Abstract 11385: Oxidative Stress, a Mediator of Human Saphenous Vein Bypass Graft Dysfunction
BACKGROUND: Surgical revascularization using greater saphenous vein (GSV) remains standard therapy for patients with atherosclerotic coronary and peripheral artery disease. Unfortunately, outcomes remain limited by vein graft failure, the leading cause of which is intimal hyperplasia (IH). The pathogenesis of IH remains incompletely understood but is thought to evolve from vein graft injury. Oxidative stress is a well recognized phenomenon contributing to vascular dysfunction, but is not a recognized etiology of vein graft failure. HYPOTHESIS: We investigated the hypothesis that oxidative stress contributes to vein graft dysfunction.
METHODS: Unmanipulated (UM) GSV segments were collected from human subjects immediately after surgical removal. Additional paired GSV was collected after conventional surgical manipulation (AM), which included hydrostatic distention and marking for orientation. GSV rings were suspended in a muscle bath. Force measurements were obtained after administration of phenylephrine (PE) and carbachol (CCH). Superoxide radical production was measured in UM and AM GSV by assessing conversion of dihydroethidium to superoxide-specific product 2-hydroxyethidium using high-performance liquid chromatography. Mass spectroscopy was performed to assess post-translational protein modifications.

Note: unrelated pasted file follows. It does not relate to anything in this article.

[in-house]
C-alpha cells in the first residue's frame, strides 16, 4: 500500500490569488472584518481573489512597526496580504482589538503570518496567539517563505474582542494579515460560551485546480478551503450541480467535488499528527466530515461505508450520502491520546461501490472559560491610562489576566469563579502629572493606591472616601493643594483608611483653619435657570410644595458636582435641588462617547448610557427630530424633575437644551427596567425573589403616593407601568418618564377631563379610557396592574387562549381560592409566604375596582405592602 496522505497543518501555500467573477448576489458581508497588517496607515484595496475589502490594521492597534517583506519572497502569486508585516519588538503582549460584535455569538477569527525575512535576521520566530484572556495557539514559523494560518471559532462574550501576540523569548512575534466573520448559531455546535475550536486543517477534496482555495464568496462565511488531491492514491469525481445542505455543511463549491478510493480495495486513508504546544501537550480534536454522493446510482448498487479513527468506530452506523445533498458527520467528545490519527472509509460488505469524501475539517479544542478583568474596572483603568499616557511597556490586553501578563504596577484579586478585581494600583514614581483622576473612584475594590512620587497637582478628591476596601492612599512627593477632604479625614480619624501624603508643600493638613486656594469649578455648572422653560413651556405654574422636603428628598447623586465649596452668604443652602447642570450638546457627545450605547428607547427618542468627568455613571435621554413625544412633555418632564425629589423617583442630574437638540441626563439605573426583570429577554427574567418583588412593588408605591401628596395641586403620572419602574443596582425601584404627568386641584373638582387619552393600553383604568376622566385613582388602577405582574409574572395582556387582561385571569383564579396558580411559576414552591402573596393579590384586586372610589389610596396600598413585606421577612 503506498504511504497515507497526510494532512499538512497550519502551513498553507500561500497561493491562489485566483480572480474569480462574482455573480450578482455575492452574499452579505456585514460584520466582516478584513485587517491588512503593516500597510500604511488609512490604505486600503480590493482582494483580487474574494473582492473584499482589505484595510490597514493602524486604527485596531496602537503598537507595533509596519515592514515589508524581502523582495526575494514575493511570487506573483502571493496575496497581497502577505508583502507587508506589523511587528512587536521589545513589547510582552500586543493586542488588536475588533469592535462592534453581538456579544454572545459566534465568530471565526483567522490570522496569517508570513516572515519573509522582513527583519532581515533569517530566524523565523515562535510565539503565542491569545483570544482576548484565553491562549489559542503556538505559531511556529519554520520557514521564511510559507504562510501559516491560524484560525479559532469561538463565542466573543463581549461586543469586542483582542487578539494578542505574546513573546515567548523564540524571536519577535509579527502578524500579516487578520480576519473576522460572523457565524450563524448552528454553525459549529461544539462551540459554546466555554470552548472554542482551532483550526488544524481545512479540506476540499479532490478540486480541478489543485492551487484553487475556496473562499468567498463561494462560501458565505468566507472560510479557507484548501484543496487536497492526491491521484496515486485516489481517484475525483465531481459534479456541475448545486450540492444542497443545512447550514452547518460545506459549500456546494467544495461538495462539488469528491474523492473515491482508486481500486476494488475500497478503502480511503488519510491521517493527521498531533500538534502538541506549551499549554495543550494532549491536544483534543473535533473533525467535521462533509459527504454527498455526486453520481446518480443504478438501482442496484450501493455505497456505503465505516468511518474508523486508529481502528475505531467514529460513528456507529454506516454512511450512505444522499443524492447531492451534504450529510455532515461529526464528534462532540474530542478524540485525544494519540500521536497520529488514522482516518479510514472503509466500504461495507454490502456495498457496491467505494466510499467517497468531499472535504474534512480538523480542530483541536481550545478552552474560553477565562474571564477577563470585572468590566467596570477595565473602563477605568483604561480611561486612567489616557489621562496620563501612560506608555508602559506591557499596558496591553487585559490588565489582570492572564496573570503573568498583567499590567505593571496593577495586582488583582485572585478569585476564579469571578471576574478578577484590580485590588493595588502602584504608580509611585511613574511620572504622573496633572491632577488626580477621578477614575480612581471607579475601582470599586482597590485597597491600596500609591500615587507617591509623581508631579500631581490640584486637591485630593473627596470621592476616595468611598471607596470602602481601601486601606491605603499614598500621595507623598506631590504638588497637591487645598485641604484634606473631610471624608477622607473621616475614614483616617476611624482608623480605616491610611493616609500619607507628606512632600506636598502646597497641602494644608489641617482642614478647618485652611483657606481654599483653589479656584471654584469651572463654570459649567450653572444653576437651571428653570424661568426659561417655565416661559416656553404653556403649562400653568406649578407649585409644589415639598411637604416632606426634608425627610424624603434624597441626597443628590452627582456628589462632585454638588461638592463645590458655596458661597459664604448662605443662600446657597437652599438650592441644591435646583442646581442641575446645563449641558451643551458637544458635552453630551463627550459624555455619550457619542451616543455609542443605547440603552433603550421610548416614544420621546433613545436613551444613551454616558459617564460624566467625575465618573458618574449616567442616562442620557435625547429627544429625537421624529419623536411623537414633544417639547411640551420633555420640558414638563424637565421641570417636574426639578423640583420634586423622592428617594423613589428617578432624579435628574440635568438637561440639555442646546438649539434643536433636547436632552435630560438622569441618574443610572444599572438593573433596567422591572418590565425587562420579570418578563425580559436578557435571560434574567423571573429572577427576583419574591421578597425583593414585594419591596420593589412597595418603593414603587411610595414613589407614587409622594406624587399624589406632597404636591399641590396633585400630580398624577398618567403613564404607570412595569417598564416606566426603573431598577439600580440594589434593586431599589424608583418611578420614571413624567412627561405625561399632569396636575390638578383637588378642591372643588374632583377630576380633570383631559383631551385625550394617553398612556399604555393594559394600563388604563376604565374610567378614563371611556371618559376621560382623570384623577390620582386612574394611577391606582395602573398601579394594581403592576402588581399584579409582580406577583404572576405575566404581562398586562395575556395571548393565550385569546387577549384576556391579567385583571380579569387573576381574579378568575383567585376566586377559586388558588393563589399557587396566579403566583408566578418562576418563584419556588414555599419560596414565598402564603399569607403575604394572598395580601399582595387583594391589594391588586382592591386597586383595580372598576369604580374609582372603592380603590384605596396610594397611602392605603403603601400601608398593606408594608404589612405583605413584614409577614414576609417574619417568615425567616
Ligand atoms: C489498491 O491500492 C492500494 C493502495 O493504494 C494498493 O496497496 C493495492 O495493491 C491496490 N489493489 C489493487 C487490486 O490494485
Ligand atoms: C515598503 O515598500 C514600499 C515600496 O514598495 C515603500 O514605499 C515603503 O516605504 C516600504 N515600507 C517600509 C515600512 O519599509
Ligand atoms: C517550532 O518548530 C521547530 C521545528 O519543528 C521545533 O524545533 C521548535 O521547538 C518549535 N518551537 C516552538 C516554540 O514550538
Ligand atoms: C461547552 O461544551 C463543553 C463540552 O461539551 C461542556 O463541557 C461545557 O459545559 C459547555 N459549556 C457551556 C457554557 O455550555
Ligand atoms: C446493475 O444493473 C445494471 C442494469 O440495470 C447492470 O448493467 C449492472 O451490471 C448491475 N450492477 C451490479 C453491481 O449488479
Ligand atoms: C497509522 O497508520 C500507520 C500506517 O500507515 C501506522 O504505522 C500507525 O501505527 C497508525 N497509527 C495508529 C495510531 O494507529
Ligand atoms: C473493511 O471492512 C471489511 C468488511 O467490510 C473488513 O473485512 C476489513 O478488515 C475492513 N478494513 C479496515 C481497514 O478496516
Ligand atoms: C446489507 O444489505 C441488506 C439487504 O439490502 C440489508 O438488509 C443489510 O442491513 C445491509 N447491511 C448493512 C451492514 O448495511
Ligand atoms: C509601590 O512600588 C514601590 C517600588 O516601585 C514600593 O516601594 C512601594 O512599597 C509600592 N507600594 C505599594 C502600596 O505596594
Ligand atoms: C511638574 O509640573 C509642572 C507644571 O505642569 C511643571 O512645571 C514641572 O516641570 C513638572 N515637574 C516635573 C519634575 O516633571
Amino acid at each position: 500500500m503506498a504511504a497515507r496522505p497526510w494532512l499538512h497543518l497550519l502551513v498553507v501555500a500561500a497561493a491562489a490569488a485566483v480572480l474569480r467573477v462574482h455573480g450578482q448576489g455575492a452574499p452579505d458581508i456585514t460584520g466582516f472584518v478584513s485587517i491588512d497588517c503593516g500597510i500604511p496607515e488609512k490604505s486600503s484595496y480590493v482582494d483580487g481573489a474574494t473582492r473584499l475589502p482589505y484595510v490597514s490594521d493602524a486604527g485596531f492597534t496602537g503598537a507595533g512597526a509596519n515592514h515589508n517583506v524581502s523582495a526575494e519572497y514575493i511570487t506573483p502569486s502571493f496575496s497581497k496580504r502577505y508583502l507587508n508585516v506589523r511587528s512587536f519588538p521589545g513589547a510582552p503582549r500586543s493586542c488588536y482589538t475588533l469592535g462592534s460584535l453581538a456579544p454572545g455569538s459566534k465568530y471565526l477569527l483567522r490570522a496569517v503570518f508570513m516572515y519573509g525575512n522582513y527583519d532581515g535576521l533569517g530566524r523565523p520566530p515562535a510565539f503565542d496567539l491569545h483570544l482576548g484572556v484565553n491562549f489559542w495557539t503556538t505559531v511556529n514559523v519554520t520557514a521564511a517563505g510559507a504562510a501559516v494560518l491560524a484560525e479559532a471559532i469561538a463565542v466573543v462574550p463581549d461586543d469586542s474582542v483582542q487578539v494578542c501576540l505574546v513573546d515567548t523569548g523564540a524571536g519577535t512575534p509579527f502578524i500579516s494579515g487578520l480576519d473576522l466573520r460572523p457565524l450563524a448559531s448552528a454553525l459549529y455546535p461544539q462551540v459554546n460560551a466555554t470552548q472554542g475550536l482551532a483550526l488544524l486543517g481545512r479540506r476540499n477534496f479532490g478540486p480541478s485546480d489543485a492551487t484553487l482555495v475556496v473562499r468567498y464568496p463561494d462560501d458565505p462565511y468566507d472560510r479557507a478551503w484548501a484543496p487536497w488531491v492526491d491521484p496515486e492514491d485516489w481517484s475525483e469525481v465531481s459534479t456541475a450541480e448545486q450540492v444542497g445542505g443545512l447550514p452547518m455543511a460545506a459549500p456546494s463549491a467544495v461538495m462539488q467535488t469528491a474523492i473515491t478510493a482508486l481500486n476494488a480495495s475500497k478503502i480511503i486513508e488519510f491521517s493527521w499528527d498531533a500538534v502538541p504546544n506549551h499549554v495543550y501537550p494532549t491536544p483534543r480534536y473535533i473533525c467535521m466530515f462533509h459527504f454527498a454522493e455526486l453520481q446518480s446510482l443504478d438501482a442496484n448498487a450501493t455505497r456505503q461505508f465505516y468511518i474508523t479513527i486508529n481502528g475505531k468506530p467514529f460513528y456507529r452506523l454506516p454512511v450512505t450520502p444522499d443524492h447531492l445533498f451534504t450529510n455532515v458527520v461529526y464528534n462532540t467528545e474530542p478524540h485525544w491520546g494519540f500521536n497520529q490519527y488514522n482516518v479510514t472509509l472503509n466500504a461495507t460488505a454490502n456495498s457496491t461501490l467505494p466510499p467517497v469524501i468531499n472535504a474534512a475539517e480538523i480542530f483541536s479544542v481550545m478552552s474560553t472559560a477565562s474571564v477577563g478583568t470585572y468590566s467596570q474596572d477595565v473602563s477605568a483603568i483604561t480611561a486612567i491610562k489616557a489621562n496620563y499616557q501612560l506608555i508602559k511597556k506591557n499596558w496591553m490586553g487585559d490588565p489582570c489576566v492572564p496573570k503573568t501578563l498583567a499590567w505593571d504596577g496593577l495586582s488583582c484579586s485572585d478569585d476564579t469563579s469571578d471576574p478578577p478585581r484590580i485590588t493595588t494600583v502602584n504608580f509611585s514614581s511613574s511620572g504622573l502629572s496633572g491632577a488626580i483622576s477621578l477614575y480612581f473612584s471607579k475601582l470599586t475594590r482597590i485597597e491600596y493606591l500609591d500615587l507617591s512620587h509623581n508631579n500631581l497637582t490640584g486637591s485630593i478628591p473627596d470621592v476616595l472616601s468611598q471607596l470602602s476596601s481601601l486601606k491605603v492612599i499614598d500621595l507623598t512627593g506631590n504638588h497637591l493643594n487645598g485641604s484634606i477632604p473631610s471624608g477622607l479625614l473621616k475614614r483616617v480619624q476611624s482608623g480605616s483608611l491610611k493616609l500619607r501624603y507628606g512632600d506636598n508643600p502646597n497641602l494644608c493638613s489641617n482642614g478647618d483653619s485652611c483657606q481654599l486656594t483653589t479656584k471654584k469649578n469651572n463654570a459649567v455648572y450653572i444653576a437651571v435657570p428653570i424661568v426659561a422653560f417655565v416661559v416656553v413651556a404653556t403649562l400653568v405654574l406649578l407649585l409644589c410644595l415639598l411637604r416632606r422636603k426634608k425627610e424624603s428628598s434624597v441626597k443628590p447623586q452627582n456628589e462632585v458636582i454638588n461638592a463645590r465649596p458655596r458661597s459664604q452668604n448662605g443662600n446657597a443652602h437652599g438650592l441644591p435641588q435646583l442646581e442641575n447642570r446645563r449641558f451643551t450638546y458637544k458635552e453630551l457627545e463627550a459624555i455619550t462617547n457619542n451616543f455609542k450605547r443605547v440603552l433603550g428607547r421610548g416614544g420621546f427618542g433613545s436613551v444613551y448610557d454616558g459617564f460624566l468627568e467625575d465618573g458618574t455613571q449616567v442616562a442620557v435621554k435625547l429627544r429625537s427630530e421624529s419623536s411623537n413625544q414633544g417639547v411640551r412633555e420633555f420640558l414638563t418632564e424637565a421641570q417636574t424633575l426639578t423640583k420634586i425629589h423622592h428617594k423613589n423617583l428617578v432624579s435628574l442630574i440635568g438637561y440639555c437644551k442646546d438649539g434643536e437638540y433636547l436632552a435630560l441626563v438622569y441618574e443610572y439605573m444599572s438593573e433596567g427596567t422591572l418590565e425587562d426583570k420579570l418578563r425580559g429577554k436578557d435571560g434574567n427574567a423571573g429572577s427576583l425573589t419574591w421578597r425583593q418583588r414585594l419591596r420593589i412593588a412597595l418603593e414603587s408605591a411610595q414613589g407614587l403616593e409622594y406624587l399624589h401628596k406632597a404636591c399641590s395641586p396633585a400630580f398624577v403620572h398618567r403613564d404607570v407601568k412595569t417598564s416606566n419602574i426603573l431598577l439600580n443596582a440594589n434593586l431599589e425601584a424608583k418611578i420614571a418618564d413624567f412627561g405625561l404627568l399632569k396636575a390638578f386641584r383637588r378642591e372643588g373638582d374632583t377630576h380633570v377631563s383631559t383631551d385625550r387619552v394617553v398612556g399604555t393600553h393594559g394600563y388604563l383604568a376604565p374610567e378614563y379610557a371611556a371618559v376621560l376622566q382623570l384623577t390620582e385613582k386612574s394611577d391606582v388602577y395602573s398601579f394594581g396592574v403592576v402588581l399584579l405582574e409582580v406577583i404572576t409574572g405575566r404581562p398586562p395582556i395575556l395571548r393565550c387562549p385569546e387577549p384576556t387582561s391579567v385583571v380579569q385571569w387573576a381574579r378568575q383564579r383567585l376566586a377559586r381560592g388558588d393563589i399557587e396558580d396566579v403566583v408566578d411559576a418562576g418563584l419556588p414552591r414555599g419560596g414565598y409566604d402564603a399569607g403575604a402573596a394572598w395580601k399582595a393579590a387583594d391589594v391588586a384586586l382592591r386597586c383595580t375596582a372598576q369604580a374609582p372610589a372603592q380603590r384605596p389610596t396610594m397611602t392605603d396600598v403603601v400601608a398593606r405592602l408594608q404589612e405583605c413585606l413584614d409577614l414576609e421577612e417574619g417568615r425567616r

RESULTS: Mean endothelial-dependent relaxation to CCH was 20.1% in UM-GSV versus -0.7% in AM-GSV (n=35, p>0.0001). Mean smooth muscle contractile response to PE was 0.068 N/m2 in UM-GSV versus 0.037 N/m2 in AM-GSV (n=40, p>0.0001). Surgical stress-induced injury significantly increased oxidative stress as measured by superoxide of 412 pmol/mg protein in AM-GSV compared to 262 in UM-GSV (n=4, p=0.03). Proteomics analysis of UM and AM-GSV demonstrated differential phosphorylation of proteins SSB, HSP27, and HSP90, all of which are involved in antioxidant defense.
CONCLUSIONS: Surgical vein graft preparation induces oxidative stress and differential phosphorylation of proteins involved in antioxidant defense. This correlates with endothelial dysfunction and impaired smooth muscle responses. These data argue for therapeutic interventions to reduce oxidative stress during vein graft preparation.
- © 2012 by American Heart Association, Inc.